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Supreme Court says private legislative negotiations legal

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NEWS MEDIA UPDATE   ·   NEW HAMPSHIRE   ·   Freedom of Information   ·   June 3, 2005


Supreme Court says private legislative negotiations legal

  • The court found that the legislature’s ability to set its own rules and engage in a frank debate outweighs the public’s right of access enshrined in the state’s constitution.

June 3, 2005  ·   New Hampshire’s Supreme Court unanimously ruled Thursday that members of a legislative committee working to resolve differences between Senate and House versions of a school funding bill could meet privately without violating the state’s constitution.

State Rep. Daniel Hughes (R) had argued in his lawsuit that such nonpublic discussions violate both a constitutional provision establishing that “the public’s right of access to governmental proceedings . . . shall not be unreasonably restricted” and the state’s right-to-know law, which mandates public meetings. Though a lower court had ruled in Hughes’ favor, the Supreme Court found that the legislature’s right to engage in a free debate outweighed the public’s right to access and that it could not interfere with the legislature’s ability to set its own rules.

Looking at historical precedents and the method by which the bill was enacted, the court ruled that the “legislature could properly have determined that denying the public access to these negotiations was a reasonable restriction on the public’s right of access,” since most of the process was open and informal negotiations are “integral to the legislative process.”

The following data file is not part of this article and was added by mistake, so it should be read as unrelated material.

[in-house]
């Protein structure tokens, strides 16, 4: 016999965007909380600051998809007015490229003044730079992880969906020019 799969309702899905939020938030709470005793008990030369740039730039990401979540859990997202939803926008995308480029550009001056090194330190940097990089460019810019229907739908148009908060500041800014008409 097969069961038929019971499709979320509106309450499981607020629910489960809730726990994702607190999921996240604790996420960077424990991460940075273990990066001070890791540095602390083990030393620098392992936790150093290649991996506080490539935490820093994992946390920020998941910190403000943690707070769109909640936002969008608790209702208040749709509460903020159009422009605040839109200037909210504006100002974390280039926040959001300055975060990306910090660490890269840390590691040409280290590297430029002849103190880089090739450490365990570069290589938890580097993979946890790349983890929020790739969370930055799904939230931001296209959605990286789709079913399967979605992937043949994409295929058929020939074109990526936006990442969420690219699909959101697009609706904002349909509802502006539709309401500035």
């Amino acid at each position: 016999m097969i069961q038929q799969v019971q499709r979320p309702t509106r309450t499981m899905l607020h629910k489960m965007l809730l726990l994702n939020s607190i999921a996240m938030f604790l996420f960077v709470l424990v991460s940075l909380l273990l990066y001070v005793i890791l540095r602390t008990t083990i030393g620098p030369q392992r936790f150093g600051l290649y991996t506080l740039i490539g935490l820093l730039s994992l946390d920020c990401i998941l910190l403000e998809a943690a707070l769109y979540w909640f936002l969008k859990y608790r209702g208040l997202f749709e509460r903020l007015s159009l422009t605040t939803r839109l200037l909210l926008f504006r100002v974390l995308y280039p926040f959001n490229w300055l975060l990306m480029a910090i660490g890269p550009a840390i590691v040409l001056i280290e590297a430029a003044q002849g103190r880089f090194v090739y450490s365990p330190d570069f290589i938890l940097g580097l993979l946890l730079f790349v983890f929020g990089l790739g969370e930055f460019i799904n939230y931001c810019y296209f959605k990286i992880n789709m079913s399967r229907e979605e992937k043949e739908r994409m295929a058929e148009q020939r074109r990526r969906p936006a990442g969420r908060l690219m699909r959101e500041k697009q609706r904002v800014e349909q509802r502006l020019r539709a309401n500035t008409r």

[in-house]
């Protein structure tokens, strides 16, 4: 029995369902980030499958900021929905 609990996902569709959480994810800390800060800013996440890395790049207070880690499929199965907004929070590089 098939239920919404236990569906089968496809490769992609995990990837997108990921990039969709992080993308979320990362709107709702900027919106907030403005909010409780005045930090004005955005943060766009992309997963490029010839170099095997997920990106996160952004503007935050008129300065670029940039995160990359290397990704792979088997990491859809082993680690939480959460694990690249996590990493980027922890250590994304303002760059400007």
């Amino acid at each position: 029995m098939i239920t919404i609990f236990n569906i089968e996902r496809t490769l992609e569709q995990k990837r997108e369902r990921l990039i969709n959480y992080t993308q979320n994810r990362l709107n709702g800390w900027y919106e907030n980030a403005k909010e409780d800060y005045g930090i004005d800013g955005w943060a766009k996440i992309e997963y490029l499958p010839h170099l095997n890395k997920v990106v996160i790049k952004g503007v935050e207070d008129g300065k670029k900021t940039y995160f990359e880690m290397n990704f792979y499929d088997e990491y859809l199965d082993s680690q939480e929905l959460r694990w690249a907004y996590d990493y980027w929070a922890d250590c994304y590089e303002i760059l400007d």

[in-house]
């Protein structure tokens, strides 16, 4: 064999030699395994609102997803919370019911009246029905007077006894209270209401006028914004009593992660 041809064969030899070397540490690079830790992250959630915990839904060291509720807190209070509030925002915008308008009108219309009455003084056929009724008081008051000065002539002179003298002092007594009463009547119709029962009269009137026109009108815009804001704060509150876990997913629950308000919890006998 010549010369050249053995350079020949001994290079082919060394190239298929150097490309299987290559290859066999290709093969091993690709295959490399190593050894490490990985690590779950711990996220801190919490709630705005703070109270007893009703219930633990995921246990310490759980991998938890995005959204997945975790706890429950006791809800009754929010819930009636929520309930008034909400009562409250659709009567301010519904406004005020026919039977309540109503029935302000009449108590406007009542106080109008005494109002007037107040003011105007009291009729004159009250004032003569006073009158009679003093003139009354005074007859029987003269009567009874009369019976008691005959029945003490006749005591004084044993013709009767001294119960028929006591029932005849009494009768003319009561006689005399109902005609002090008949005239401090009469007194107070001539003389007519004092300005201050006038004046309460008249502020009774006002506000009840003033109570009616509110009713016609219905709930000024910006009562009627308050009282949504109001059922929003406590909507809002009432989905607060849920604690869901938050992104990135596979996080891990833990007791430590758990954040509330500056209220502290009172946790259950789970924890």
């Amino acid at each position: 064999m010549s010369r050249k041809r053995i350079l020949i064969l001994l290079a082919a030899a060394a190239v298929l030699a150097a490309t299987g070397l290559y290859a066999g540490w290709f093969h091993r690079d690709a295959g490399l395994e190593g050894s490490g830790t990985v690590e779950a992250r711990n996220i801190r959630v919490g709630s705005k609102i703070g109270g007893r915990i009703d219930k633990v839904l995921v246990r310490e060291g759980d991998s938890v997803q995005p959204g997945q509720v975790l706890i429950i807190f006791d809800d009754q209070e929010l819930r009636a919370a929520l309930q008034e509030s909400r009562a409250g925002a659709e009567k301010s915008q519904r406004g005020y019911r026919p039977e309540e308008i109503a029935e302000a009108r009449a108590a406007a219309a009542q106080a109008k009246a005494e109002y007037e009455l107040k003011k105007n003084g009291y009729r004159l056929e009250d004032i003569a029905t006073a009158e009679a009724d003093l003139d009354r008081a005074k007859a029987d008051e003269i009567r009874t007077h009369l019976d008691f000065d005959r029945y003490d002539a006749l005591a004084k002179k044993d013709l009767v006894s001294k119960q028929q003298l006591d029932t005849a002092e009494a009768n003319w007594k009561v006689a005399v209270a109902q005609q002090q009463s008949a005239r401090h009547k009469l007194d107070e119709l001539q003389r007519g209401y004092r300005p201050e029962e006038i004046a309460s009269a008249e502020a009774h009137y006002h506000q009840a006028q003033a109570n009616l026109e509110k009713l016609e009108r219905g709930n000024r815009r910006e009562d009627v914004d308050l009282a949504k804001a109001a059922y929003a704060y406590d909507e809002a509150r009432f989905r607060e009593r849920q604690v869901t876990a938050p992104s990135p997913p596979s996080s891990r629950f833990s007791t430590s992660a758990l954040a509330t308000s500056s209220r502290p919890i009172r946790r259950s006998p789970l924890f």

In regard to the right-to- know law, the court did not find that it did not apply to the legislature, but rather that it was not a matter the court could rule on.

Hughes’ attorney, Bryan K. Gould, described the decision as “a step backward.”

“I think that whether the legislature complies with the constitutional right of access or the provisions of the right-to-know law is now completely within the legislature’s discretion. The court has said that it will not intervene,” Gould said.

Gould said he had “no doubt” the ruling could affect press access to the legislature, since now individual committees will be able to determine who can attend their meetings.

Senate President Thomas Eaton (R) told the The (Manchester) Union Leader that he “remain[s] committed to open government.”

“We always knew that our actions were in compliance with the constitution, the laws and rules of the senate and the State of New Hampshire,” Eaton said.

(Hughes v. Speaker of the N.H. House of Representatives; Requestor Counsel: Bryan K. Gould, Brown, Olson and Gould P.C., Concord, N.H.)TS


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